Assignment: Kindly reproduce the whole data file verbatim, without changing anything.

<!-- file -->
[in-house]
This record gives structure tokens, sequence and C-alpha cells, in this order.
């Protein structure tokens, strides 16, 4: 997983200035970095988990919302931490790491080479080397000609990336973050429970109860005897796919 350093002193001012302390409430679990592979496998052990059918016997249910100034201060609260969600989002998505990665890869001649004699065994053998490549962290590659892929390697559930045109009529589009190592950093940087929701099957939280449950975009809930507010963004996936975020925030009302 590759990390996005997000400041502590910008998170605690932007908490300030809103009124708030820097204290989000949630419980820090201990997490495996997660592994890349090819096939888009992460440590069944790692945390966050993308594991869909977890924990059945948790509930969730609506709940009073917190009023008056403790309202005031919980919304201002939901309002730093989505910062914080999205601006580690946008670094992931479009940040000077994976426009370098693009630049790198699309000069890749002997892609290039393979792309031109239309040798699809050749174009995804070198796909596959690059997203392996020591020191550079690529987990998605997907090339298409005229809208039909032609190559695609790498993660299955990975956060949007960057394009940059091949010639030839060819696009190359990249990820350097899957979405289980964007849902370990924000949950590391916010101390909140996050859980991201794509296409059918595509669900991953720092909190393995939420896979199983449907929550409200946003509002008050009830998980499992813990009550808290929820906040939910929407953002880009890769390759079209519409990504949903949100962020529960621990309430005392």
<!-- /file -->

[in-house]
This record gives structure tokens, sequence and C-alpha cells, in this order.
């Protein structure tokens, strides 16, 4: 997983200035970095988990919302931490790491080479080397000609990336973050429970109860005897796919 350093002193001012302390409430679990592979496998052990059918016997249910100034201060609260969600989002998505990665890869001649004699065994053998490549962290590659892929390697559930045109009529589009190592950093940087929701099957939280449950975009809930507010963004996936975020925030009302 590759990390996005997000400041502590910008998170605690932007908490300030809103009124708030820097204290989000949630419980820090201990997490495996997660592994890349090819096939888009992460440590069944790692945390966050993308594991869909977890924990059945948790509930969730609506709940009073917190009023008056403790309202005031919980919304201002939901309002730093989505910062914080999205601006580690946008670094992931479009940040000077994976426009370098693009630049790198699309000069890749002997892609290039393979792309031109239309040798699809050749174009995804070198796909596959690059997203392996020591020191550079690529987990998605997907090339298409005229809208039909032609190559695609790498993660299955990975956060949007960057394009940059091949010639030839060819696009190359990249990820350097899957979405289980964007849902370990924000949950590391916010101390909140996050859980991201794509296409059918595509669900991953720092909190393995939420896979199983449907929550409200946003509002008050009830998980499992813990009550808290929820906040939910929407953002880009890769390759079209519409990504949903949100962020529960621990309430005392």